Hebrew: shaphan; i.e., “the hider”
The coney is an animal which inhabits the mountain gorges and the rocky districts of Arabia Petraea and the Holy Land. “The conies are but a feeble folk, yet make they their houses in the rocks” (Proverbs 30:26; Psalm 104:18). They are gregarious, and “exceeding wise” (Proverbs 30:24), and are described as chewing the cud (Leviticus 11:5; Deuteronomy 14:7).
The animal intended by this name is known among naturalists as the Hyrax Syriacus. It is neither a ruminant nor a rodent, but is regarded as akin to the rhinoceros. When it is said to “chew the cud,” the Hebrew word so used does not necessarily imply the possession of a ruminant stomach.
“The lawgiver speaks according to appearances; and no one can watch the constant motion of the little creature’s jaws, as it sits continually working its teeth, without recognizing the naturalness of the expression” (Henry Baker Tristram, The Natural History of the Bible).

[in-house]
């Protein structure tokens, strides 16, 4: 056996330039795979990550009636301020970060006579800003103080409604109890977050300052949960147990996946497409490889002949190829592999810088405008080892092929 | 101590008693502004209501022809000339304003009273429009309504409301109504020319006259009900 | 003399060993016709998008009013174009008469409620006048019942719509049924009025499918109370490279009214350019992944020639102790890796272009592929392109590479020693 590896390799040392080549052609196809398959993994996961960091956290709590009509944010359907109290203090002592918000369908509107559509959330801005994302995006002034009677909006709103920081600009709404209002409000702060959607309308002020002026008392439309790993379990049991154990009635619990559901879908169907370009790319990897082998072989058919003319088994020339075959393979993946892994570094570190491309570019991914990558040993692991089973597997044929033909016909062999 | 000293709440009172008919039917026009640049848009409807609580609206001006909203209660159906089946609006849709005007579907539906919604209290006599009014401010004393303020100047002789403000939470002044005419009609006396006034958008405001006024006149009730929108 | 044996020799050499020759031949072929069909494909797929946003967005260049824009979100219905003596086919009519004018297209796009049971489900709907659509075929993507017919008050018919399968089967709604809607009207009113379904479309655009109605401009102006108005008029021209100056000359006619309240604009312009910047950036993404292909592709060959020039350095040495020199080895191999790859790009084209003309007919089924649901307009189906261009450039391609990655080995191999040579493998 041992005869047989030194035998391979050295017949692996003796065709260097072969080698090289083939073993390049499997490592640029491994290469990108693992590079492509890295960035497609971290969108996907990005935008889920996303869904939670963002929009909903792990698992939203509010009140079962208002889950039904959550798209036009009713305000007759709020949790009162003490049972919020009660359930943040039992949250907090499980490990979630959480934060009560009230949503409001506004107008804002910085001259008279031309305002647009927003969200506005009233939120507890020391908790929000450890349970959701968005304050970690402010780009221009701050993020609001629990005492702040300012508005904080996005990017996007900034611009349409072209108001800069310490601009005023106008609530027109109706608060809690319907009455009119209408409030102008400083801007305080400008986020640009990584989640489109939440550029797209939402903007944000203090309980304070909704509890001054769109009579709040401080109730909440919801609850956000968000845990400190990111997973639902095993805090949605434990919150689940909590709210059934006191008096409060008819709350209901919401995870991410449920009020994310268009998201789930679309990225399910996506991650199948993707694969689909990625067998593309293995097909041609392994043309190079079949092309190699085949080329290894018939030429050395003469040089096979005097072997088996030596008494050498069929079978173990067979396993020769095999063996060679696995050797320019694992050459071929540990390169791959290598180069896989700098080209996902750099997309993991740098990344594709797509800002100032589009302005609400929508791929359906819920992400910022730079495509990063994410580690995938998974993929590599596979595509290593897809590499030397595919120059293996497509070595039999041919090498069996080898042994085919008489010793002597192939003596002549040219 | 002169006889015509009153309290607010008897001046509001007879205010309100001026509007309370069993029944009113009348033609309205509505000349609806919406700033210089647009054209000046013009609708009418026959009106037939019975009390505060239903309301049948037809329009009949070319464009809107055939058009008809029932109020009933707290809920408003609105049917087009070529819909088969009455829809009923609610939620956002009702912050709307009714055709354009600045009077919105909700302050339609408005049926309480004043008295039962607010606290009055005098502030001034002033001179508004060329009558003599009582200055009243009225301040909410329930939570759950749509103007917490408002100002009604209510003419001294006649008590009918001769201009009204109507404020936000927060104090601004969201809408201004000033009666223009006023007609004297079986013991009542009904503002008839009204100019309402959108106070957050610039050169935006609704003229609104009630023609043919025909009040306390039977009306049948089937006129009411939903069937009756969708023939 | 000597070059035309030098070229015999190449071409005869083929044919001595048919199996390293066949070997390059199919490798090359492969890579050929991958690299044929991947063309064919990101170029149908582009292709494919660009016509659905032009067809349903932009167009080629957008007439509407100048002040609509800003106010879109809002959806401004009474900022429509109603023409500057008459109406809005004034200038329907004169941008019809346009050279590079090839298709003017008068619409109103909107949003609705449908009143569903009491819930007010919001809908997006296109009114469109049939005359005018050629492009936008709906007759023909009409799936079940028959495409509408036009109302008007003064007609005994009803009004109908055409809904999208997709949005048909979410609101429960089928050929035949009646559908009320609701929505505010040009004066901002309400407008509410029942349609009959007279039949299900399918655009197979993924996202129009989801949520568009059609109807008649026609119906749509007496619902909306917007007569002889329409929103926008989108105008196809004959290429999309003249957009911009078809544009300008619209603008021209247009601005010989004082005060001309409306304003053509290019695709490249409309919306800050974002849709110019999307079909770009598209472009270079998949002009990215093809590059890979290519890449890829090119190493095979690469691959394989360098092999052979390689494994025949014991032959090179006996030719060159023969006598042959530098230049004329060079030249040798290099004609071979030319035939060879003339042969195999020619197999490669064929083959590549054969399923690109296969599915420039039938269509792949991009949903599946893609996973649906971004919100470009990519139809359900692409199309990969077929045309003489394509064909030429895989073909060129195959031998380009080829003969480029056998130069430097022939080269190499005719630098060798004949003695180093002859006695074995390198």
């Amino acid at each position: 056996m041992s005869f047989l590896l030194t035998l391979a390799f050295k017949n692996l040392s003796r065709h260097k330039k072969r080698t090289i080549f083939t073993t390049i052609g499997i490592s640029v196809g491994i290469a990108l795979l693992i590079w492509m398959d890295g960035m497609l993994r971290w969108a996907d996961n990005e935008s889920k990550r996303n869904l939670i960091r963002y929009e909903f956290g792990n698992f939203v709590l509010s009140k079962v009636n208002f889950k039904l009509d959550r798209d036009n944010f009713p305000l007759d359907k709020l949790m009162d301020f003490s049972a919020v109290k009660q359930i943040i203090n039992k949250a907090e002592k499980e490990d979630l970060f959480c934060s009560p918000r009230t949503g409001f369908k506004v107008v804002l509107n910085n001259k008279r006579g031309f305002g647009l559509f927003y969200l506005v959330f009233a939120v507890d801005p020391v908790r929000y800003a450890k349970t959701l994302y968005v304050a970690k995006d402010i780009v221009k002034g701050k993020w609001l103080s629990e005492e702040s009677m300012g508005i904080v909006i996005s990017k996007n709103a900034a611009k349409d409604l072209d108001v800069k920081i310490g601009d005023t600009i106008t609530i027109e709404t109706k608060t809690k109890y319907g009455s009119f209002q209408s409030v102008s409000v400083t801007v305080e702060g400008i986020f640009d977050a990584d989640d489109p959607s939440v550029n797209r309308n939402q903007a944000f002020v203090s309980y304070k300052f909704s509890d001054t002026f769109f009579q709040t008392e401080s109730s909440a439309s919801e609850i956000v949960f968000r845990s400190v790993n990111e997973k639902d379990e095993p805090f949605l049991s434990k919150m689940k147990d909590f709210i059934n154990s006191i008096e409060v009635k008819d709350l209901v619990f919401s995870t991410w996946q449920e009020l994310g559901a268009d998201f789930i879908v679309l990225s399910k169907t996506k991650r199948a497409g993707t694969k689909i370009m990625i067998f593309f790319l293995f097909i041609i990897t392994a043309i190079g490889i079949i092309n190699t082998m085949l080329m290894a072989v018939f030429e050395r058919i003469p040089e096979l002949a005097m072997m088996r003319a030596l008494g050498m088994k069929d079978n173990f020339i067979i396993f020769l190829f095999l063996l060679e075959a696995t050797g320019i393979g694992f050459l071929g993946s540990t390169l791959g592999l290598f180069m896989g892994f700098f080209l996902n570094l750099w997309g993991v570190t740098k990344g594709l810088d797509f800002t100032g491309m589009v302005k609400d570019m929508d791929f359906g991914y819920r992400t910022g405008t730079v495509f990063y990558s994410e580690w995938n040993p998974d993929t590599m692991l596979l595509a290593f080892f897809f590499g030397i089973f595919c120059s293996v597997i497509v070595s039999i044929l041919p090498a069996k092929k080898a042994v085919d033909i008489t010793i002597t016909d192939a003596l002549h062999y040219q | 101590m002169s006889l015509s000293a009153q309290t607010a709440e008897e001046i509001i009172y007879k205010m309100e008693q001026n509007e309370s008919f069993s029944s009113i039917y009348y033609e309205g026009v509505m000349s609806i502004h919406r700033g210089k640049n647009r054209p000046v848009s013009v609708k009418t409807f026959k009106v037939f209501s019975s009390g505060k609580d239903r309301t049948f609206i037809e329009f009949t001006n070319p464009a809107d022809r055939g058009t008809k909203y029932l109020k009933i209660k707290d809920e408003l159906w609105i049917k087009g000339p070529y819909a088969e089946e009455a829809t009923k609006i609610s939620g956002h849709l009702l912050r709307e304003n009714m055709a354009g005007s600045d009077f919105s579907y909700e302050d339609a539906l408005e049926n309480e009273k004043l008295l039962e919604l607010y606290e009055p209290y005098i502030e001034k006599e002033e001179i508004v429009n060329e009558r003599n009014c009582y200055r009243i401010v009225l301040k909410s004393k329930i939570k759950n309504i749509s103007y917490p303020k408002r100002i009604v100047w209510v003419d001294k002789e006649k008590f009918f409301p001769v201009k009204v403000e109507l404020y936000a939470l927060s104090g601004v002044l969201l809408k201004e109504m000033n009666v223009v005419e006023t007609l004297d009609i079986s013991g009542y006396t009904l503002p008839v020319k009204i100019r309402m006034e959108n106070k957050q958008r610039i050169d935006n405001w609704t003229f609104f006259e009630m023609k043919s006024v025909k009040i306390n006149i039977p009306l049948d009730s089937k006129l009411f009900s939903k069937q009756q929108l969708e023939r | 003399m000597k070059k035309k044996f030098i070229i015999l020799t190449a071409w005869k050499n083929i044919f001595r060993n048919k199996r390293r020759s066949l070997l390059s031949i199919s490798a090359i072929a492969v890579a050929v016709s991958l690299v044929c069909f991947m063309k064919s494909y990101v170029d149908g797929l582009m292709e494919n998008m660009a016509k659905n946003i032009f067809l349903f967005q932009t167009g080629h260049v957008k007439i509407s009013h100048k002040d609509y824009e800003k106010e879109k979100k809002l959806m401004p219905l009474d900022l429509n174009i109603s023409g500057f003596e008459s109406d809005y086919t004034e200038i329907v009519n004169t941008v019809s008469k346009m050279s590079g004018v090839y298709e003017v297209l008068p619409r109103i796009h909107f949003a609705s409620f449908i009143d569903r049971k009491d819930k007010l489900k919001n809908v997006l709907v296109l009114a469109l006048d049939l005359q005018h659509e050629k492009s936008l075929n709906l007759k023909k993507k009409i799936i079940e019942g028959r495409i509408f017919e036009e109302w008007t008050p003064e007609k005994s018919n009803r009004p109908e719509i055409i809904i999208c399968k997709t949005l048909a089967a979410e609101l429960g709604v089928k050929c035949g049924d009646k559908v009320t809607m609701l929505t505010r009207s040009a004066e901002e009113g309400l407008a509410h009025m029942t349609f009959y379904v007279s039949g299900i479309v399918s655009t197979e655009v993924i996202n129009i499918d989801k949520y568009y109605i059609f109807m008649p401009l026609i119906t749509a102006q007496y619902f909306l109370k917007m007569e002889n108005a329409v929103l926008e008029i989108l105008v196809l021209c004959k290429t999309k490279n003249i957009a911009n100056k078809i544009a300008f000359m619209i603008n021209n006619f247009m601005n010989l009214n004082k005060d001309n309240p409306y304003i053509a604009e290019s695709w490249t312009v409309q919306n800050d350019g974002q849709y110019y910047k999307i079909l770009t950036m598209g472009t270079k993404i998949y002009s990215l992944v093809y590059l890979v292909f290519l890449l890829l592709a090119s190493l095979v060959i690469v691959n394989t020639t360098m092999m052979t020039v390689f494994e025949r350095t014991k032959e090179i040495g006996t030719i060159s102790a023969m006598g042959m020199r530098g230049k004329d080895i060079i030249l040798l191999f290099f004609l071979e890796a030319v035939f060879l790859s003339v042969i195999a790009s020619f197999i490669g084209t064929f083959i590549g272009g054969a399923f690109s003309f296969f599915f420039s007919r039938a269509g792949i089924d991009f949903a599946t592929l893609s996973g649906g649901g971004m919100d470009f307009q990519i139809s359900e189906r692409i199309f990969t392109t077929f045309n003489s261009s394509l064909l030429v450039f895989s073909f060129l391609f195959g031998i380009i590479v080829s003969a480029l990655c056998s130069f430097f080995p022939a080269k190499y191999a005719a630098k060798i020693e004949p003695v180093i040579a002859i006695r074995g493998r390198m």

It is about the size and color of a rabbit, though clumsier in structure, and without a tail. Its feet are not formed for digging, and therefore it has its home not in burrows but in the clefts of the rocks. “Coney” is an obsolete English word for “rabbit.”
- animals of the Bible